Epigenetics is the study of heritable changes in the phenotype of a cell or an organism that are not encoded by the genome (hence epi which means ‘above’ in Greek, and genetikos which means ‘origin’). In this article, we’ll discuss DNA methylation, a common epigenetic modification: what it is, how to detect it, and how to quantify it.

What Are Epigenetic Modifications?

Our genome stores information in the form of DNA molecules. DNA does not exist alone in a naked alpha helix within our nuclei, though. Our genome has a higher-order architecture, which most of us are familiar with. The genomic architecture consists of DNA wrapped around histone proteins to form nucleosomes, which are then packaged into highly condensed chromatin. Our genome sequence remains generally constant, with the exception of genetic mutations that can lead to deleterious results such as cancer. However, epigenetic changes, which are not encoded in the DNA sequence, are reversible and dynamic, and heritable. These epigenetic modifications reflect adaptations to our environment, lifestyle, diet, and other external factors. Thus, the mammalian genome can be modified at either the chromatin or the DNA level.

What Is DNA Methylation?

DNA consists of four nucleotide building blocks: cytosine, guanine, adenine, and thymine. Cytosine residues can undergo an epigenetic modification called methylation, catalyzed by the enzyme DNA methyltransferase. Cytosine methylation results in the addition of a methyl group to the carbon-5 position, yielding 5-methylcytosine (5-mC). Additionally, 5-mC can be enzymatically oxidized to 5-hydroxymethylcytosine (5-hmC) by the TET1/2/3 enzymes. These DNA methylation events regulate gene expression, and increasing evidence links these modifications to embryonic stem cell function, development, normal tissue function, and disease progression. However, 5-hmC and 5-mC are believed to have different functional roles in the mammalian genome, and these changes may represent early epigenetic biomarkers for different pathogeneses.

Where Can You Get DNA to Study Epigenetics?

You can study epigenetic markers from whole blood DNA isolation, DNA from buccal swabs, DNA extracted from tissues, or DNA from cells in culture. If possible, DNA extraction should be done from fresh samples—avoid refrigeration and freezing. However, specific protocols exist to overcome possible degradation of samples from harsh preserving methods. For example, formalin-fixed paraffin-embedded (FFPE) samples present a challenge for DNA isolation, but kits (and protocols) from several manufacturers can overcome this.

You should note that epigenetic marks will vary—even in the same organism—based on the tissue and cell type.

How Can You Detect and Quantify DNA Methylation?

  1. Glucosylation. Genomic DNA contains a mixture of unmethylated, 5-methylated, and 5-hydroxymethylated cytosine residues. In order to distinguish between these individual states, the DNA sample is first treated with UDP-glucose and T4 phage beta glucosyltransferase enzyme (T4 BGT), which adds glucose to the hydroxymethyl site. This converts all of the 5-hmC residues to 5-glucosyl-mC (5-hmC), while the 5-mC sites remain intact. Your negative control is set up in the absence of T4 BGT, thus, leaving all 5-mC sites unmodified.
  2. Methylation-sensitive restriction digestion. During the first step, we glucosylated all 5-hmC sites to 5-ghmC sites using T4 BGT and UDP-glucose, converting all cleavable 5-hmC locations to non-cleavable 5-ghmC sites. Next up, the DNA is divided into fractions, and each fraction is digested with a methylation-sensitive restriction enzyme, either MspI or HsaII. These restriction enzymes recognize the same restriction site (CCGG) but are unable to cleave the site when certain cytosine modifications are present. For example, MspI cleaves 5-hmC, 5-mC, and unmethylated cytosine but is blocked by 5-ghmC. HpaII can only cleave unmethylated cytosine residues. Therefore, in the samples treated with BGT, MspI will cleave all methylated sites but not glycosylated-hydroxymethylated sites. In contrast, HpaII will only cut unmethylated sites because cleavage is blocked by 5-hmC, 5-mC, and 5-ghmC modifications. By comparing the amount of DNA cleaved by either one of these enzymes, then you can identify the total methylated or hydroxymethylated content of your DNA sample (uncut control DNA is used to identify total amount of DNA present).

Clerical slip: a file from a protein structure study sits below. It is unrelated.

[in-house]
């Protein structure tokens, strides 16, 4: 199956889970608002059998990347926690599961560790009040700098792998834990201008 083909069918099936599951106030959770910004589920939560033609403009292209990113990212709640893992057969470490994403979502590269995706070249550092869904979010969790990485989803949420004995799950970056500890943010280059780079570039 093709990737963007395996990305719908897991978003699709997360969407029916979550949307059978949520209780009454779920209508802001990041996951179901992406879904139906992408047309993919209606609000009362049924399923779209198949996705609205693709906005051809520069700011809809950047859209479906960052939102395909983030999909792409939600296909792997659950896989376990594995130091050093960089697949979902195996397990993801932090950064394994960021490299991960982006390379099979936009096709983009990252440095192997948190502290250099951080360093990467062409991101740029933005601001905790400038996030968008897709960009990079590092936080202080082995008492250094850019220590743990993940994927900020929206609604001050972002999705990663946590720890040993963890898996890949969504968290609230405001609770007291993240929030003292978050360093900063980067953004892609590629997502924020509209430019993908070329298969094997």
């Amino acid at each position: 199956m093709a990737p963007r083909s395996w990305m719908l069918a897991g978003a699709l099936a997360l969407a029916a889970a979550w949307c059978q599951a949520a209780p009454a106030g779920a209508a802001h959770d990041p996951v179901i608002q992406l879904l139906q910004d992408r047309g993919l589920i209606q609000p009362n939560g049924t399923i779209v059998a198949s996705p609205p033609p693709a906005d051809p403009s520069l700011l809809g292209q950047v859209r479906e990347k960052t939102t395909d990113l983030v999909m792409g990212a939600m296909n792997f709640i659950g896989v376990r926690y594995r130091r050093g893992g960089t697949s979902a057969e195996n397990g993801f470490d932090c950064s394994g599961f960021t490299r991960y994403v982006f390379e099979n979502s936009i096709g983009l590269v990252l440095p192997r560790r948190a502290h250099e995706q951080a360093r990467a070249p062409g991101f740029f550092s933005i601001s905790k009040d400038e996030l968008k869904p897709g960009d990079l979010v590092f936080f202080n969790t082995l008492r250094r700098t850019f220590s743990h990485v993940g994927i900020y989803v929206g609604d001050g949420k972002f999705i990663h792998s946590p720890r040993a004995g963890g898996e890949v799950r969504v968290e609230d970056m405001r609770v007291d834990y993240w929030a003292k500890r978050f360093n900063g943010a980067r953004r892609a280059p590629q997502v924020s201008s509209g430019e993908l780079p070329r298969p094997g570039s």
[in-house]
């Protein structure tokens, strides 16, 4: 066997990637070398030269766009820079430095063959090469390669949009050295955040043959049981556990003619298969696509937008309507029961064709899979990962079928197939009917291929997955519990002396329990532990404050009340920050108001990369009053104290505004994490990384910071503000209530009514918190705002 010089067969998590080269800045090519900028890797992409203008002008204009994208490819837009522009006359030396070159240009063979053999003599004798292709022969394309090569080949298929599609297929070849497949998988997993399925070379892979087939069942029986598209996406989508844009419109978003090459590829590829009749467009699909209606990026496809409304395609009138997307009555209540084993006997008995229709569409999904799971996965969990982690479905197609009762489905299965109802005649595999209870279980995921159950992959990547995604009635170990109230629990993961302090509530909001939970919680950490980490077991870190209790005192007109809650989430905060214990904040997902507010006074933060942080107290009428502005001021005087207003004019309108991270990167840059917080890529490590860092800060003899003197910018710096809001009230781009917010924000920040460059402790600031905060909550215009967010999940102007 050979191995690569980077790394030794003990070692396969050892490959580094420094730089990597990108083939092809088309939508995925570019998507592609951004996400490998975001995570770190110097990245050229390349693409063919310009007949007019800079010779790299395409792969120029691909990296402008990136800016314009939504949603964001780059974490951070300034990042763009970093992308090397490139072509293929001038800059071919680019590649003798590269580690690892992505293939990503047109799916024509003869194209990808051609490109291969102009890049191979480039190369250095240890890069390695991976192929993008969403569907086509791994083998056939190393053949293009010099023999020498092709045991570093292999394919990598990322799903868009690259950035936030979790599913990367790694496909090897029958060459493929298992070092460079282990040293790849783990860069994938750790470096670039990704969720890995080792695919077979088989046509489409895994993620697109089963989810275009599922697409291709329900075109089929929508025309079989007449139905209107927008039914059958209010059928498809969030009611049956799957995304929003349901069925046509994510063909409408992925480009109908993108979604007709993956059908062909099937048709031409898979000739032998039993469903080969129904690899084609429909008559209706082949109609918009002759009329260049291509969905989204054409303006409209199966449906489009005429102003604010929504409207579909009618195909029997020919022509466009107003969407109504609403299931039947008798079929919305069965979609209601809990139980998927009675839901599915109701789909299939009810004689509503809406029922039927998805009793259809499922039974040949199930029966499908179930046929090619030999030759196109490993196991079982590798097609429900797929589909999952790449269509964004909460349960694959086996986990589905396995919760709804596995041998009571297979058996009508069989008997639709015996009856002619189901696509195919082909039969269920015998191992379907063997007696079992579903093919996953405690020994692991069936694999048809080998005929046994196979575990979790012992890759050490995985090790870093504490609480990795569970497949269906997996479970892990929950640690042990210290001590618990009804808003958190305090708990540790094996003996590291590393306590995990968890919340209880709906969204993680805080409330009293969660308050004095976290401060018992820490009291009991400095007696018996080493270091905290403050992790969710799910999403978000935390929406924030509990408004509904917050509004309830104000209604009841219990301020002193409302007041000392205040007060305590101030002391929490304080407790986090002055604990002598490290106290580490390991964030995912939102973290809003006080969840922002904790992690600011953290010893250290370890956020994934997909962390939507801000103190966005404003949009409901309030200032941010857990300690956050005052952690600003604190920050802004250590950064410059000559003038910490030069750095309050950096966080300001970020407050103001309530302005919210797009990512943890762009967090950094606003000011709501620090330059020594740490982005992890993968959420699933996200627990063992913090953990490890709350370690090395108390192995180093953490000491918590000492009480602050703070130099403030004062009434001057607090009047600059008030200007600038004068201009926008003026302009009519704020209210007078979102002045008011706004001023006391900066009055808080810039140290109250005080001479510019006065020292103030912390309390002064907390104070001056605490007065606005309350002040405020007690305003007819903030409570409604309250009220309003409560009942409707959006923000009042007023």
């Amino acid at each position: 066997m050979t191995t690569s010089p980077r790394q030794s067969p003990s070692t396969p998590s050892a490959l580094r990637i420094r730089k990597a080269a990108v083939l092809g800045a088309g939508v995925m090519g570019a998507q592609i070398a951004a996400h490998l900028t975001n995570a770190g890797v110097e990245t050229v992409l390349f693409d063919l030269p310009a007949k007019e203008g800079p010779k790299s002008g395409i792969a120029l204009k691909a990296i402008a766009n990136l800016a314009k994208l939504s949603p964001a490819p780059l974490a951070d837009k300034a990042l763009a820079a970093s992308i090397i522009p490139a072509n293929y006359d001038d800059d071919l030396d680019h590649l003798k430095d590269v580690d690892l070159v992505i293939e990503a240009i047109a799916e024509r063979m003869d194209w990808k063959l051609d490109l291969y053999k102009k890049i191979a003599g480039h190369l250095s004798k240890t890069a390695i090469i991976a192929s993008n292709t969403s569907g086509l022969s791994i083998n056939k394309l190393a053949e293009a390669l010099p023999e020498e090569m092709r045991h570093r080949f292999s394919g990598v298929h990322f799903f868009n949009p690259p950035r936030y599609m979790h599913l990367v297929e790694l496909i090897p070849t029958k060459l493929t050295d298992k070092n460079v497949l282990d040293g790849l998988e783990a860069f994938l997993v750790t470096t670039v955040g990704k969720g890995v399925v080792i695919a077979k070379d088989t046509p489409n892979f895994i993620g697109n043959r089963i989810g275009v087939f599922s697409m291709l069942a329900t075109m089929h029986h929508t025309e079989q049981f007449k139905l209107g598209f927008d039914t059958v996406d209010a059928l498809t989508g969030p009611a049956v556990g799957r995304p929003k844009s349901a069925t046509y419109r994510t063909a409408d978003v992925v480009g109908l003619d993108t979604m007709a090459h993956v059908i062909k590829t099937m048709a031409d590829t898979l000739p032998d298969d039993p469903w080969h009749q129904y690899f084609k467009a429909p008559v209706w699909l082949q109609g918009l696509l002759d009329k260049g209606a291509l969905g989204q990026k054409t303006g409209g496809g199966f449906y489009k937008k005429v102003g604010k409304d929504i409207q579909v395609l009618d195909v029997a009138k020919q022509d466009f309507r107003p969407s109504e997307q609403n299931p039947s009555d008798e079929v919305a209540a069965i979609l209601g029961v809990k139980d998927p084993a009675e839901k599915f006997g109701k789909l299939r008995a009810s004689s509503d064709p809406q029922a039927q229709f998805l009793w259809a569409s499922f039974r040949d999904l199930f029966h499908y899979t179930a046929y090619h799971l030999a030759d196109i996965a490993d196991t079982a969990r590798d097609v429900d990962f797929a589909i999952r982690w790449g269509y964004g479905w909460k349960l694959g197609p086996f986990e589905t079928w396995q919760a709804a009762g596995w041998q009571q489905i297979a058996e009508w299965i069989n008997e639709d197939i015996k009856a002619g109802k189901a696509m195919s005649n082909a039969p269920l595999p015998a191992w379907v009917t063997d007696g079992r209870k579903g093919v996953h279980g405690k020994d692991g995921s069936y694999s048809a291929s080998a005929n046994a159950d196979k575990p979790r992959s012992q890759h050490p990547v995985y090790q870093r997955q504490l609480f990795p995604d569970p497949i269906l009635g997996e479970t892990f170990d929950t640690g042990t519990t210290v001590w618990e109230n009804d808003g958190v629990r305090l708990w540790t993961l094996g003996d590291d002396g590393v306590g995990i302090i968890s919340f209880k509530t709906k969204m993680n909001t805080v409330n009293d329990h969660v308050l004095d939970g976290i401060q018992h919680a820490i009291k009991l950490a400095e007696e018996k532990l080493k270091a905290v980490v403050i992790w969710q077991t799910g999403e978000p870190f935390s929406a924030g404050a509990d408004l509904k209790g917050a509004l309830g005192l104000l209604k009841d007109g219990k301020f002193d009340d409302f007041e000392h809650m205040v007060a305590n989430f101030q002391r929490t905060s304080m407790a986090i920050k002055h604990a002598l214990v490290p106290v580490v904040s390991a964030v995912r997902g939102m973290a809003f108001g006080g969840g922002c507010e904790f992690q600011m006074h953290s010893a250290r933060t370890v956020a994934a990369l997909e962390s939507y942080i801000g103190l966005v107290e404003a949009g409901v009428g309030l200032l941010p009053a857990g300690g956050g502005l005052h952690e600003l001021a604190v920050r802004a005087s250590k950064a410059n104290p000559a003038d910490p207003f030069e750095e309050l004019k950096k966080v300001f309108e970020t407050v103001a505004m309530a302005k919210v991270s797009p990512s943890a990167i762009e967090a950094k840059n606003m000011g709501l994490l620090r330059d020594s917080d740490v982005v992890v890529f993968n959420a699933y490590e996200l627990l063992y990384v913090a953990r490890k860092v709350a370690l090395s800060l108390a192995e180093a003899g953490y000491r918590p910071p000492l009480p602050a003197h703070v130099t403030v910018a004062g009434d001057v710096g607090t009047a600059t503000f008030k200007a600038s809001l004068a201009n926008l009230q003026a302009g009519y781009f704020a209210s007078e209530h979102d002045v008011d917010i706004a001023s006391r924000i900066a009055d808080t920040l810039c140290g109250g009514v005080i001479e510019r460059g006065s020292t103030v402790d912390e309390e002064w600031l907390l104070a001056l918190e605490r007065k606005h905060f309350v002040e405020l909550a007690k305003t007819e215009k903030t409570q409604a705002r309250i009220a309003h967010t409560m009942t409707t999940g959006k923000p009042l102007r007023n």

3. Detection by PCR. Finally, you can use end-point or real-time PCR to determine and quantitate the amount of 5-mC and 5-hmC across different tissues, states, or genomes. To do this, you use PCR primers flanking a CCGG site of interest that will amplify a fragment of about 100–200 bp. If the site is unmethylated, then your template DNA will be digested by HpaII prior to PCR, leaving you with no template and no amplified PCR product. However, if the CpG site contains 5-hmC, then your target template will not be cleaved, allowing amplification of your gene of interest. End-point PCR can be used to determine which sample is enriched for the 5-hmC modification. Following restriction digestion with MspI and HpaII and end-point PCR, you should see a band representing the amplified gene of interest in the samples enriched for 5-hmC, where restriction cleavage was blocked by glucosylation of 5-hmC (MspI). To get the exact percentage of 5-hmC and 5-mC present across different samples for the gene of interest, then quantitative Real-Time PCR is used.

The power of this approach is that it can determine enrichment for specific methylation modifications locally and on a genome-wide level. For instance, you could determine global 5-hmC levels in normal vs. cancer samples and possibly identifying epigenetic biomarkers for a particular cancer.

How could you use this technology in your research?

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